Government has “no plan” for achieving net zero

Credit: PA David-Jones

The UK government lacks a plan for net zero, despite setting the target in law almost two years ago and being set to host COP26 later this year, a committee has said.

On 5 March, the Public Accounts Committee published a report, Achieving Net Zero, where it set out how there is no coordinated plan with clear milestones towards reaching the target. This makes it difficult for parliament and the public to understand or scrutinise how the UK is doing in pursuit of its goal. However, it did acknowledge 2021 will see a number of strategies published on how the government aims to cut emissions across different sectors, leading to an overall net zero strategy. These should be published by September, it said, including a clear timeline of net zero milestones and decision points.

It identified further issues in need of rectifying, including departments not yet sufficiently considering the impact of net zero when taking forward projects and programmes; a lack of government engagement with the public on the behavioural changes needed to achieve net zero; and a lack of engagement from government to local authorities on the role they have to play in delivering the 2050 target.

It made a series of recommendations, including developing a public engagement strategy within the next 12 months and a National Fiscal and Policy Framework, setting out government’s national responsibilities, the local and reginal responsibilities of local authorities, and how government will work alongside local authorities to secure the funding, skills, resources and outcomes necessary for achieving net zero. It also called for a set of clear metrics to be devised, providing a system-wide view of progress towards net zero and for BEIS to review how policies aimed at reducing UK-based emissions consider the risk of passing these emissions to other countries.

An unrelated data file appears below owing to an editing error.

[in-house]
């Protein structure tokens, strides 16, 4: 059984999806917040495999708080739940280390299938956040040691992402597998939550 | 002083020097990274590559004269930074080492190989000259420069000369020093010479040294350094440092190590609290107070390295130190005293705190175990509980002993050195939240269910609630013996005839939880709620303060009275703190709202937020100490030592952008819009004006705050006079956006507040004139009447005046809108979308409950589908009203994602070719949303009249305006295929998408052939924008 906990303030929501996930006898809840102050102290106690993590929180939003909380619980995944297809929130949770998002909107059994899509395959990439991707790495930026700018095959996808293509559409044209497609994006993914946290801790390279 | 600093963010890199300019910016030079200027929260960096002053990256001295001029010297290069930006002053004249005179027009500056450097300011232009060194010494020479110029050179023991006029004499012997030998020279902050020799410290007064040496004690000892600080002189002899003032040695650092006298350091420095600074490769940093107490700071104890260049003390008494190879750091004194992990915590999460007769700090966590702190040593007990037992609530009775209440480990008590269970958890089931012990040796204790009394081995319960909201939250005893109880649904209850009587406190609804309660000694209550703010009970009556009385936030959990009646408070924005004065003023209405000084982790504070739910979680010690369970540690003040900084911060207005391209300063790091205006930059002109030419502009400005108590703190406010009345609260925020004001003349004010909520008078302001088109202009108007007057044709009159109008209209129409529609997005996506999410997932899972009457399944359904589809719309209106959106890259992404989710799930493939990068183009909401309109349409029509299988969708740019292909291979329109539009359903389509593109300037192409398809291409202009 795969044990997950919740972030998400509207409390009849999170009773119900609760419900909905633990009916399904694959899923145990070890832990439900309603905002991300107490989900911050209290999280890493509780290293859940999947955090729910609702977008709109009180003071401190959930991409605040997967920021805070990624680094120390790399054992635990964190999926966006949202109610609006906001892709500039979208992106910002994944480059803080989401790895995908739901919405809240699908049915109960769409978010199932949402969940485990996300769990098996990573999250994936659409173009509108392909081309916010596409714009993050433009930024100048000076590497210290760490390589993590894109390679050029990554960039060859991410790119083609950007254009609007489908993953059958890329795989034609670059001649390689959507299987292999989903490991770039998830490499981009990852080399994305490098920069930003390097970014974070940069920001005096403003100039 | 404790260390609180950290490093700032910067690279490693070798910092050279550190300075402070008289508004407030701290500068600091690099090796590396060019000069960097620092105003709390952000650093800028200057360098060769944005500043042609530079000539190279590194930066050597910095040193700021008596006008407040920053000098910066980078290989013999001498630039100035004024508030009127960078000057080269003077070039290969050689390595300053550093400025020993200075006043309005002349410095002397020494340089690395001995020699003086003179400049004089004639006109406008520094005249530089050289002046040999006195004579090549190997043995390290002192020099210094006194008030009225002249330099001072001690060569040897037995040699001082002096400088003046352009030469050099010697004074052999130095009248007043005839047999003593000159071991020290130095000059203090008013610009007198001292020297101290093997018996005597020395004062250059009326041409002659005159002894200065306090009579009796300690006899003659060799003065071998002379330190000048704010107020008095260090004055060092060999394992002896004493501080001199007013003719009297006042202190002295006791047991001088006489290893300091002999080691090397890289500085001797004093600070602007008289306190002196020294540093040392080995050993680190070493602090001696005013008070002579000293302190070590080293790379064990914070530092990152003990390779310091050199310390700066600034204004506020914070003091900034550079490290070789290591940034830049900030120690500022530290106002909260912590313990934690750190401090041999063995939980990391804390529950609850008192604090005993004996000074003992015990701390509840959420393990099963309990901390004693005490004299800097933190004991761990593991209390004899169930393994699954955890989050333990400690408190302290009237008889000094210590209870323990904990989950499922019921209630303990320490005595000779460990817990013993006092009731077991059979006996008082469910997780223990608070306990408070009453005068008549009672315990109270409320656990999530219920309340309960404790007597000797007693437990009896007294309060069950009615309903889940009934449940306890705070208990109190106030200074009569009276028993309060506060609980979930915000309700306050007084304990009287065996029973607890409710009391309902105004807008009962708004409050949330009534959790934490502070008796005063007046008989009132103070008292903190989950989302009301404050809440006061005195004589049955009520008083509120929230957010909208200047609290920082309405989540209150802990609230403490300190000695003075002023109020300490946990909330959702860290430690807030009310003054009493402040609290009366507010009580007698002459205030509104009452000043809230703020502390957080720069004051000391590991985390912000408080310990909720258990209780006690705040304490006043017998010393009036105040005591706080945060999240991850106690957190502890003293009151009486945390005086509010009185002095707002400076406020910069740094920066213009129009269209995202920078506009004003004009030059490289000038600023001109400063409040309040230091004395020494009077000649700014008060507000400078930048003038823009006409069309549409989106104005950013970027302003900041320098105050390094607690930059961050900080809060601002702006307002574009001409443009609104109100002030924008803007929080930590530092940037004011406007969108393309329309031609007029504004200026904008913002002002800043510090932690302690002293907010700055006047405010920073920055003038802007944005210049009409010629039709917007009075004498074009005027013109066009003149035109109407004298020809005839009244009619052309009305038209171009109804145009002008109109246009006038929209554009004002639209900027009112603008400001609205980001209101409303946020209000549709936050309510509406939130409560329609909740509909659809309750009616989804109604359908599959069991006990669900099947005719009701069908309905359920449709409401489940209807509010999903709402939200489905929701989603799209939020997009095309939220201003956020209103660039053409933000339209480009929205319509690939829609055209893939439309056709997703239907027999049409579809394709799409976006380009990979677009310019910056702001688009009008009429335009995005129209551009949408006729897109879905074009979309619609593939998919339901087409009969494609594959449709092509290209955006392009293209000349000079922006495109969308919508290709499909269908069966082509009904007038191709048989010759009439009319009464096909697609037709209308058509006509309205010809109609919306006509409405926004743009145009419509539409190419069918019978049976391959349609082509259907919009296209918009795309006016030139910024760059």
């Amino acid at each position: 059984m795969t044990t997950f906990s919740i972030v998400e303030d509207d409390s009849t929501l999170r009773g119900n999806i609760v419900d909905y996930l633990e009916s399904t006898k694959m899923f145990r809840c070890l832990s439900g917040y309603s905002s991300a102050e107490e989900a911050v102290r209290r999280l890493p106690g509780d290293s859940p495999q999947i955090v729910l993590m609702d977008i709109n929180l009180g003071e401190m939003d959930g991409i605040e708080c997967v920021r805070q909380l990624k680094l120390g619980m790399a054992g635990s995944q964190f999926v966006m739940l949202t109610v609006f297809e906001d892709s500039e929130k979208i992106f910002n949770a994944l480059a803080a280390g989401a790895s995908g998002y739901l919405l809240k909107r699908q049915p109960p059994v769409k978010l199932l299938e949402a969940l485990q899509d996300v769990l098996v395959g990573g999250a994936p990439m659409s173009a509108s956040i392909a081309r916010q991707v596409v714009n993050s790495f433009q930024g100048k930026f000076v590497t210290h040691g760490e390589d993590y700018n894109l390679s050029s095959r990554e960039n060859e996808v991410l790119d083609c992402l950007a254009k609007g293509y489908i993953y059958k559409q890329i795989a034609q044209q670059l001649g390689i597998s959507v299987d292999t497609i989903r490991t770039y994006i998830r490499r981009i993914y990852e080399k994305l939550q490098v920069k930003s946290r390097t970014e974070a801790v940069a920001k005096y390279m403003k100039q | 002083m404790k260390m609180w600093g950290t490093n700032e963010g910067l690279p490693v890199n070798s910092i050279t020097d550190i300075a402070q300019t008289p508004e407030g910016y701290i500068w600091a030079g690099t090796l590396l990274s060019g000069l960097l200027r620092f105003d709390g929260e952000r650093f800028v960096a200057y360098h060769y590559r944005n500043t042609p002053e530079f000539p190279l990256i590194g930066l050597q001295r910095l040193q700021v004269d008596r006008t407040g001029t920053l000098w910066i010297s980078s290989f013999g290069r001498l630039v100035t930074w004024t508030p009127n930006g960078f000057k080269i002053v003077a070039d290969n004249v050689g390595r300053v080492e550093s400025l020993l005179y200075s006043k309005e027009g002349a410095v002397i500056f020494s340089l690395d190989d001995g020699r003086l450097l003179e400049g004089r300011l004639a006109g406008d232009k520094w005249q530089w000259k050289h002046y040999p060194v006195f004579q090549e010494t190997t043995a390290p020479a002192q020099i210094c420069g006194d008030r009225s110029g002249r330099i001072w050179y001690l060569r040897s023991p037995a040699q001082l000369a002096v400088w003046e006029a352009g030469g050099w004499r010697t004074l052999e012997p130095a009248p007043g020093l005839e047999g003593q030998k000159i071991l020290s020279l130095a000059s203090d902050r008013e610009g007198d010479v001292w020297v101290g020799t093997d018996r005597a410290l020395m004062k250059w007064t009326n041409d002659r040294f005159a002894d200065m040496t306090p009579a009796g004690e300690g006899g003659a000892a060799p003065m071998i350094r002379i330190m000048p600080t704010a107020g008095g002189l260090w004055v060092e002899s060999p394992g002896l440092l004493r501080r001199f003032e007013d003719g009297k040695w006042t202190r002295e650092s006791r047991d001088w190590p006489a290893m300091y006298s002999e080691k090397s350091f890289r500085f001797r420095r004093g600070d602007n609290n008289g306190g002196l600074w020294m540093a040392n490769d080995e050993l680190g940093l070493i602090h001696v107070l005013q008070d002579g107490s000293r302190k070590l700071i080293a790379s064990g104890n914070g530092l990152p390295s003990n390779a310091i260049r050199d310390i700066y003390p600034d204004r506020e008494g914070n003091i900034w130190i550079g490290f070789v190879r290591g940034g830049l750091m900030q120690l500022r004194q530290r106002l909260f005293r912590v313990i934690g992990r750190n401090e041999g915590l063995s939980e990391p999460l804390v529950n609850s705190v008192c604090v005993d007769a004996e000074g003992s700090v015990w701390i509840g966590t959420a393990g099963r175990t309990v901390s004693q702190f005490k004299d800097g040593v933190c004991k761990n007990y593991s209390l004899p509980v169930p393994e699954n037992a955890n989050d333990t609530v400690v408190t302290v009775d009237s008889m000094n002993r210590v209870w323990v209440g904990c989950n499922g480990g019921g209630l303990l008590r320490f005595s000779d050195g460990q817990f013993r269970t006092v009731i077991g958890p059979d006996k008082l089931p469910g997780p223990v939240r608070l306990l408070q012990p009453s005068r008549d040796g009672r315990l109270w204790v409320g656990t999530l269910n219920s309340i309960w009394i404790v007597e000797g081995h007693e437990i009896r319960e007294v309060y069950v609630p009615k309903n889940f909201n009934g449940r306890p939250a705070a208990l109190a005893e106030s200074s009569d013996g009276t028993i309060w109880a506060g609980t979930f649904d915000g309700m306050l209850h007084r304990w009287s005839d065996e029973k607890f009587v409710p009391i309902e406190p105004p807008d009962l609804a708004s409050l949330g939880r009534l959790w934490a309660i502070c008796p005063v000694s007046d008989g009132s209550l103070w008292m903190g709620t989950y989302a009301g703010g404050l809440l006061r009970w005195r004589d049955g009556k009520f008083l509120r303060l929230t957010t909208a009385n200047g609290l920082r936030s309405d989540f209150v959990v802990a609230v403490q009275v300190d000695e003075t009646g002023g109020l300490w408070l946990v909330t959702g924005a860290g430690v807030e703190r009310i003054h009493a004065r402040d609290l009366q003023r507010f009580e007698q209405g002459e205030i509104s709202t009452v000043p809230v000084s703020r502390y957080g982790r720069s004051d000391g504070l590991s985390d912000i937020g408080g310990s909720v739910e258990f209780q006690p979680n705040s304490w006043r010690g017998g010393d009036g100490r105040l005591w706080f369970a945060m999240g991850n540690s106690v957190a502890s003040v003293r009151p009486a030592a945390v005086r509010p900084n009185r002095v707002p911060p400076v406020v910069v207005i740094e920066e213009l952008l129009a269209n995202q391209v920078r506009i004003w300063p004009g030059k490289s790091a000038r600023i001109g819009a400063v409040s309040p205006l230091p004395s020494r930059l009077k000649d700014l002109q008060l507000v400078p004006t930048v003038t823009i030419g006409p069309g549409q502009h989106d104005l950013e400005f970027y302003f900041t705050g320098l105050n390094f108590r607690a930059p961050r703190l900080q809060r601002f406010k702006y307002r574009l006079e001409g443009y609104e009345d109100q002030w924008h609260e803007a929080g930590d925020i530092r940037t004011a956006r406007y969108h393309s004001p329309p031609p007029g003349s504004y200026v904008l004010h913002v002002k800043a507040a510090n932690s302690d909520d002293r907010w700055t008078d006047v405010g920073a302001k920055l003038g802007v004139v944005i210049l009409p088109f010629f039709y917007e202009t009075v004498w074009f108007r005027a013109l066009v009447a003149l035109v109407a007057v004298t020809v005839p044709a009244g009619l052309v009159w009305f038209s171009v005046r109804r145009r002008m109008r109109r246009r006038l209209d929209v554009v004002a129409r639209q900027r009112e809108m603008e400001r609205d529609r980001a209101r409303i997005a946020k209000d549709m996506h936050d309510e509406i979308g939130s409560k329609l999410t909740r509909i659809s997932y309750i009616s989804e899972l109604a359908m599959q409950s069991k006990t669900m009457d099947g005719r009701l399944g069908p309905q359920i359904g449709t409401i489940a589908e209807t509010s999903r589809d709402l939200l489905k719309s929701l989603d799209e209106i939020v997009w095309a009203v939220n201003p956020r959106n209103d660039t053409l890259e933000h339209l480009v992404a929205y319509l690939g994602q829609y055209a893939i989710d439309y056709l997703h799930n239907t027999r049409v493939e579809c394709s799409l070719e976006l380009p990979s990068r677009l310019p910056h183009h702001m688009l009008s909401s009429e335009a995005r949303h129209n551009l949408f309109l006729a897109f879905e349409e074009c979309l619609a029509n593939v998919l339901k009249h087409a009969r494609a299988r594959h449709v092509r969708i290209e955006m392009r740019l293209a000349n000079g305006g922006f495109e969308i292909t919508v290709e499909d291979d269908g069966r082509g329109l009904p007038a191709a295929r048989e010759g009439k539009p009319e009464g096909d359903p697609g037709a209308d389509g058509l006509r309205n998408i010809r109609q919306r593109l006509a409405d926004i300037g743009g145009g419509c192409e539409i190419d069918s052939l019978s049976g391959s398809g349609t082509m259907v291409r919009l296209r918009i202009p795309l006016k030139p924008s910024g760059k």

Elsewhere, it called for the Treasury to write to the committee within two months, outlining how it will ensure its guidance – such as the Green Book – will lead to departments adequately considering the impact of policy decisions on net zero; how all fiscal stimulus packages and infrastructure proposals will be stress tested against net zero; and what measures will be incorporated into the Green Book to make sure projects are only approved if they align with net zero.